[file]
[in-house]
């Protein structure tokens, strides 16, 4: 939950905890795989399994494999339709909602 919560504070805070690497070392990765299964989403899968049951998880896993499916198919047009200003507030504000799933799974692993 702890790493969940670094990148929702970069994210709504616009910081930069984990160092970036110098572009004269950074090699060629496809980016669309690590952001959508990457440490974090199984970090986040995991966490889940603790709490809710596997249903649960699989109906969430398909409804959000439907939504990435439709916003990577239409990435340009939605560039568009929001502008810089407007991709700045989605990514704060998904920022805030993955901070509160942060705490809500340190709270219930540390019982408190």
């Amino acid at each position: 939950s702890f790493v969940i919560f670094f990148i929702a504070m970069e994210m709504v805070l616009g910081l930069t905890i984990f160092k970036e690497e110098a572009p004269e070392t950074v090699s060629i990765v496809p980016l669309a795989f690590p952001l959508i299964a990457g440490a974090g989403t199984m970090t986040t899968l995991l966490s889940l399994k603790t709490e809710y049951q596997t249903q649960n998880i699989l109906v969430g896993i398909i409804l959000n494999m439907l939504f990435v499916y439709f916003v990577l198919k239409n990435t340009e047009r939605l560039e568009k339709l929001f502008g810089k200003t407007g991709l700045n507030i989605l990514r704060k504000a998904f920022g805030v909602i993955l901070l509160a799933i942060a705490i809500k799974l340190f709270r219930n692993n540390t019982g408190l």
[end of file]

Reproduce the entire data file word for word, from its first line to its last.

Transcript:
[in-house]
């Protein structure tokens, strides 16, 4: 939950905890795989399994494999339709909602 919560504070805070690497070392990765299964989403899968049951998880896993499916198919047009200003507030504000799933799974692993 702890790493969940670094990148929702970069994210709504616009910081930069984990160092970036110098572009004269950074090699060629496809980016669309690590952001959508990457440490974090199984970090986040995991966490889940603790709490809710596997249903649960699989109906969430398909409804959000439907939504990435439709916003990577239409990435340009939605560039568009929001502008810089407007991709700045989605990514704060998904920022805030993955901070509160942060705490809500340190709270219930540390019982408190």
């Amino acid at each position: 939950s702890f790493v969940i919560f670094f990148i929702a504070m970069e994210m709504v805070l616009g910081l930069t905890i984990f160092k970036e690497e110098a572009p004269e070392t950074v090699s060629i990765v496809p980016l669309a795989f690590p952001l959508i299964a990457g440490a974090g989403t199984m970090t986040t899968l995991l966490s889940l399994k603790t709490e809710y049951q596997t249903q649960n998880i699989l109906v969430g896993i398909i409804l959000n494999m439907l939504f990435v499916y439709f916003v990577l198919k239409n990435t340009e047009r939605l560039e568009k339709l929001f502008g810089k200003t407007g991709l700045n507030i989605l990514r704060k504000a998904f920022g805030v909602i993955l901070l509160a799933i942060a705490i809500k799974l340190f709270r219930n692993n540390t019982g408190l």